The transfer consists of depositing the embryos in the uterus of the gestational carrier. For this, the embryos are aspirated with a special cannula and this is carefully introduced into the uterine cavity through the vagina. Once there, the contents of the cannula, which includes the embryos, are released.
This procedure is simple:
- It can be performed either in the operating room or in the gynecologist's own practice.
- No anesthesia required.
- It's fast: it only takes about 15-20 minutes.
- It is performed via ultrasound, that is, visualizing the uterus by ultrasound. This facilitates the deposition of embryos and avoids tearing or altering the uterine cavity.
It is not always easy to decide whether to make the transfer on day 3 or day 5-6 of embryonic development. To make this decision, numerous factors must be taken into account, such as the quality of the embryos before and after freezing, the number of embryos available, the background of each situation, etc. In this article you’ll find more information about the best moment for embryotransfer: When to do the embryo transfer?
Another important decision regarding the transfer is the number of embryos to be transferred, as the transfer of two or more embryos considerably increases the likelihood of multiple pregnancy. Some of the aspects that are considered in deciding how many embryos to transfer can be found in this article: How many embryos to transfer?
Transfer in Surrogacy
In a surrogacy process, the gestational carrier is the woman who undergoes endometrial preparation and embryo transfer.
In this case, whether fresh or frozen embryos, the treatment followed by the gestational carrier is exactly the same.
Generally, at least the very first transfer will be attempted in fresh. For this purpose, it is necessary to synchronize the cycles of the surrogate and the woman who provides the eggs (preferably the future mother or, in case of disability, a donor). When this is not possible, frozen embryo transfer is used.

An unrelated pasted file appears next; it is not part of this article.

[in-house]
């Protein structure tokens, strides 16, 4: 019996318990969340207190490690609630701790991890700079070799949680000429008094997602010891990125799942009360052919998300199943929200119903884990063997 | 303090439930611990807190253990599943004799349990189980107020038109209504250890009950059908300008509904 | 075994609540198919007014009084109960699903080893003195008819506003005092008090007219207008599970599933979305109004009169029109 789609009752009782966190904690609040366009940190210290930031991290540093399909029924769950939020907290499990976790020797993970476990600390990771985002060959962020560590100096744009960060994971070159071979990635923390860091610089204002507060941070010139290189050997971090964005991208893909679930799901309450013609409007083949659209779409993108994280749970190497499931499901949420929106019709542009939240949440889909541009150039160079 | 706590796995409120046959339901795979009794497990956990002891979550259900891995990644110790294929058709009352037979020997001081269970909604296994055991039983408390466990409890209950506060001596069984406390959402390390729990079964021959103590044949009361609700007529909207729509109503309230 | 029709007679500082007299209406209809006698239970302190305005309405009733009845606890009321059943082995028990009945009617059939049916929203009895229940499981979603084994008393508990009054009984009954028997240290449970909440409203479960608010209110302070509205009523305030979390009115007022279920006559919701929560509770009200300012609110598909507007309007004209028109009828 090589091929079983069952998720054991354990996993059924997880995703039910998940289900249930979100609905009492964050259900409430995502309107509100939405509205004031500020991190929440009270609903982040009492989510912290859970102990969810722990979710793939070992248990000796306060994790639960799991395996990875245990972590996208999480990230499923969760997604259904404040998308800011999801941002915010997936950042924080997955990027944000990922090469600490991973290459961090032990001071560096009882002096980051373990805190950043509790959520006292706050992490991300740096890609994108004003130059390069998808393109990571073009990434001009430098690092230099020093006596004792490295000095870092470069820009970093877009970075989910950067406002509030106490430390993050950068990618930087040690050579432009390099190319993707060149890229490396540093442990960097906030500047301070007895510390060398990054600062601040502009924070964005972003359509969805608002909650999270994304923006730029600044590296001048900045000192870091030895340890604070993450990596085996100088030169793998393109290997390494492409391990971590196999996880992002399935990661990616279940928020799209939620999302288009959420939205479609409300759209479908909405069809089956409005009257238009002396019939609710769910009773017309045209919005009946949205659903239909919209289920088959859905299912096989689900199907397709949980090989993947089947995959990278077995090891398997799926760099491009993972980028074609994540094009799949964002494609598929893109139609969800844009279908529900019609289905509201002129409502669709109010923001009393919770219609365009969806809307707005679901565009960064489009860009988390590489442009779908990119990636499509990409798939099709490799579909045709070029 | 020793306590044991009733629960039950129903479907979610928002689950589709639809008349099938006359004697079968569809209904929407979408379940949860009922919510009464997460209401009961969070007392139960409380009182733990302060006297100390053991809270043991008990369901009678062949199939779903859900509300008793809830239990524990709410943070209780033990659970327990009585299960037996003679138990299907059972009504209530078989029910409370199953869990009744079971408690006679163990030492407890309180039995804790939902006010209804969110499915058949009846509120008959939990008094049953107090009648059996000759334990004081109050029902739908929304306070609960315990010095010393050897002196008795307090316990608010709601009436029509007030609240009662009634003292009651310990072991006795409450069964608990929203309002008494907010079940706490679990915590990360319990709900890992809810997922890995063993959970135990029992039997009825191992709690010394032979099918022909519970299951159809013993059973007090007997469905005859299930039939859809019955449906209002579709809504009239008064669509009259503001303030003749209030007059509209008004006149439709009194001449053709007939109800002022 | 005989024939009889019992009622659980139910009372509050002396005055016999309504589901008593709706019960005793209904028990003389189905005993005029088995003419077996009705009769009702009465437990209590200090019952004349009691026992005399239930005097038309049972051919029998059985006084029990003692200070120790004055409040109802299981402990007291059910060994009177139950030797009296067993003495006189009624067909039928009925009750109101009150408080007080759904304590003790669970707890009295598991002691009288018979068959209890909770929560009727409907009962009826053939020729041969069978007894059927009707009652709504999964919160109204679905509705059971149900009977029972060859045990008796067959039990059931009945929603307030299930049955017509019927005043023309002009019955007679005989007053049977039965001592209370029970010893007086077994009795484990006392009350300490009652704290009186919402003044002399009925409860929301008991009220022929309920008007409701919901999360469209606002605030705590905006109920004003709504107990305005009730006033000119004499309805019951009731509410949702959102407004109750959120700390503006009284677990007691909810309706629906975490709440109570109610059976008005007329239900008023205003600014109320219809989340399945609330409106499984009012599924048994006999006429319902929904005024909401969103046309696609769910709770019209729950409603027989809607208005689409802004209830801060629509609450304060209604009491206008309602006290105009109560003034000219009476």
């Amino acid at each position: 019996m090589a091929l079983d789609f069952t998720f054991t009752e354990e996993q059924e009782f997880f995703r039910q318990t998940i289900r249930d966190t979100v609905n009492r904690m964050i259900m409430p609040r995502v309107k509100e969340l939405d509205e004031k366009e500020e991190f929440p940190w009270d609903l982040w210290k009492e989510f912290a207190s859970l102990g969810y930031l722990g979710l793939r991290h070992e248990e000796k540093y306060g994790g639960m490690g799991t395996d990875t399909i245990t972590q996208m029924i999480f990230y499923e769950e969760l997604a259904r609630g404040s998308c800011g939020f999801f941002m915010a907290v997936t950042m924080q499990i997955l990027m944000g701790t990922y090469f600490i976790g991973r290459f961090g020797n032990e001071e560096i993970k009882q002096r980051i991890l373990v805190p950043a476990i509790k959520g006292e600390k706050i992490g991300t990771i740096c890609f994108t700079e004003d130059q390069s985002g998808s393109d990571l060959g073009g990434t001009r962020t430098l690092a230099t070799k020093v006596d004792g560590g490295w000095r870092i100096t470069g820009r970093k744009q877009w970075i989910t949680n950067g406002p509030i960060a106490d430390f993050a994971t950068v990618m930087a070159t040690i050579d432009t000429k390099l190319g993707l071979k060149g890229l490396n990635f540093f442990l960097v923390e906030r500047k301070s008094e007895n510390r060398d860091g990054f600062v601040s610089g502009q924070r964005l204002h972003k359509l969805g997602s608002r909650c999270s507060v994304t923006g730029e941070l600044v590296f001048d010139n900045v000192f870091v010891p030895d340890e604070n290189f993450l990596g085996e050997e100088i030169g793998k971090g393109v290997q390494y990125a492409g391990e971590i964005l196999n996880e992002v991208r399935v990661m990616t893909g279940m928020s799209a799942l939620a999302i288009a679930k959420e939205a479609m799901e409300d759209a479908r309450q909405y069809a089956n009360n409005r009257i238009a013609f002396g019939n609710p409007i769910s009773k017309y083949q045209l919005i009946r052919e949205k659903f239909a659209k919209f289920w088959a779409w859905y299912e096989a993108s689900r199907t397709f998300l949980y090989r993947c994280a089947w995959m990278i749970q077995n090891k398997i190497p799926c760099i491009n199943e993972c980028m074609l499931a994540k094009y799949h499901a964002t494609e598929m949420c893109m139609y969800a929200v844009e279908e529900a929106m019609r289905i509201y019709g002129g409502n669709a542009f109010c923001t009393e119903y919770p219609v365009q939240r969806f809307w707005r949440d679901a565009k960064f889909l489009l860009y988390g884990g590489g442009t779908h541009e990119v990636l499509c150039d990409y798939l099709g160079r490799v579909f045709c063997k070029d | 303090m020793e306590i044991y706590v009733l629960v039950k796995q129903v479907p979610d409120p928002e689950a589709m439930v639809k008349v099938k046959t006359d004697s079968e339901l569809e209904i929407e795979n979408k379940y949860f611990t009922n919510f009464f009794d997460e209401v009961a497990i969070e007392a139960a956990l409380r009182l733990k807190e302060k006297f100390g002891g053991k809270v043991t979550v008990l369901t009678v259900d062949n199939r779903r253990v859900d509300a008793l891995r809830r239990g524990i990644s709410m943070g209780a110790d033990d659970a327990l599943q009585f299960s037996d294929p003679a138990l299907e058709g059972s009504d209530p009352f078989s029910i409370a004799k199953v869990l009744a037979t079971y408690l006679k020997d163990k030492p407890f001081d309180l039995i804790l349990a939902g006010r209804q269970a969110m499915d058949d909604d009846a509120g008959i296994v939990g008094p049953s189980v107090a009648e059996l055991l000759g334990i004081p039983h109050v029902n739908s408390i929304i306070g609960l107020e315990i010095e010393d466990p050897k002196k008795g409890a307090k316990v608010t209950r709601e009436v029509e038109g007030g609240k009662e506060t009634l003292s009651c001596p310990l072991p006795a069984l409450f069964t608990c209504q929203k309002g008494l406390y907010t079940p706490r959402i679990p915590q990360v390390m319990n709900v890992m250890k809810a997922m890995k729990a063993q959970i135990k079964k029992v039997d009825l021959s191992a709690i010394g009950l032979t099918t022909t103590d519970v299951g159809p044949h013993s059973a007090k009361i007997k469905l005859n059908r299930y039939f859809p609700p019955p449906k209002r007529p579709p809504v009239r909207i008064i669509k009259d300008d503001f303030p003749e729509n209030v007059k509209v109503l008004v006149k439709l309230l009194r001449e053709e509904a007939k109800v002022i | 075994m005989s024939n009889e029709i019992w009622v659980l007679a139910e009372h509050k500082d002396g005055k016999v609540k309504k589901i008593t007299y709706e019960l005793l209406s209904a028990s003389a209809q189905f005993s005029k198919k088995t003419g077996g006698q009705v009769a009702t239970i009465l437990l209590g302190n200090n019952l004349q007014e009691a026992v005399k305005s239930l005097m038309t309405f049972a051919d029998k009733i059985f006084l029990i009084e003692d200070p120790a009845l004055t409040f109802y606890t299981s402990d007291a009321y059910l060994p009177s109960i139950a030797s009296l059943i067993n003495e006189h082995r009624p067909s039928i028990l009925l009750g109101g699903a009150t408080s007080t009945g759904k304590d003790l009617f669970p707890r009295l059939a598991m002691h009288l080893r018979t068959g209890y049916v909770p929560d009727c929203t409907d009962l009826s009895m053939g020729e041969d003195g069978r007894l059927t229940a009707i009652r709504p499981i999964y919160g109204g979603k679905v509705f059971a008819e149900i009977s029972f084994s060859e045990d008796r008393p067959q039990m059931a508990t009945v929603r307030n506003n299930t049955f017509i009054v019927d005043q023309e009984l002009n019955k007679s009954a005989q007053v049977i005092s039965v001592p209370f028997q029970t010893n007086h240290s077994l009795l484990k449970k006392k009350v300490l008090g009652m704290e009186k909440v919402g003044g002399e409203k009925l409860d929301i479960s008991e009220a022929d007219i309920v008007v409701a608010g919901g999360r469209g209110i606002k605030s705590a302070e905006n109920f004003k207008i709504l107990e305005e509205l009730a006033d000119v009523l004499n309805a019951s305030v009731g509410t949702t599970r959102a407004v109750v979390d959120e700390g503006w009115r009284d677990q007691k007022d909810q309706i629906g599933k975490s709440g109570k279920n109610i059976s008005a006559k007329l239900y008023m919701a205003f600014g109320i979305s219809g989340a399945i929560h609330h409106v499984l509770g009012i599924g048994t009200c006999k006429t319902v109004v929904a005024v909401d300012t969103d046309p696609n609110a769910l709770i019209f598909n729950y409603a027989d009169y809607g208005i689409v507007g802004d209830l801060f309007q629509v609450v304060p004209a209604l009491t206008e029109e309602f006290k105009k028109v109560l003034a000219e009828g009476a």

Also, if the first transfer does not result in pregnancy, there will be successive transfers of the remaining embryos that were cryopreserved until trying for pregnancy.
Finally, if, after the birth of the first child, you wish to have a second child, you can use the remaining embryos that are frozen. Thus, this second process of surrogacy will be simpler. It can be done with the same gestational carrier or, on the contrary, with the help of a different woman.
FAQs from users
How much rest time is needed after frozen embryo transfer?
Whether the transfer is of fresh embryos or after freezing and thawing of the embryos, only a resting time of about 20-30 minutes is recommended. After this time, the woman can return home on her own foot and continue with her daily routines, except in special cases in which the doctor indicates otherwise.
What does it mean to transfer frozen embryos in a natural cycle?
The natural cycle embryo transfer consists of transferring the embryos without the previous treatment of endometrial preparation. To do this, the woman's natural cycle is simply controlled and the endogenous release of estrogens and progesterone is taken advantage of.
The problem with this process is that natural hormones are not always sufficient to favor implantation and pregnancy. This will depend on each woman and each case. In surrogacy, natural cycle treatments are not usually done.
How is the endometrium measured to calculate when frozen embryos will be transferred?
The measurement of the endometrium is performed by the gynecologist using transvaginal ultrasound. This tool allows the uterus to be analyzed without causing harm to the woman.
Suggested for you
We have talked about the embryo transfer process when embryos go through a previous vitrification-devitrification process, but the transfer process itself is the same as when embryos are fresh. Do you want to know the details? More about here: What is embryo transfer?
We have also talked about the treatment that the gestational carrier goes through to prepare her endometrium before the transfer. In this article we explain in detail the protocol followed: Endometrium preparation
Finally, We recommend you consult this article if you want to know more about the process of freezing and thawing embryos before their transfer: What is embryo vitrification?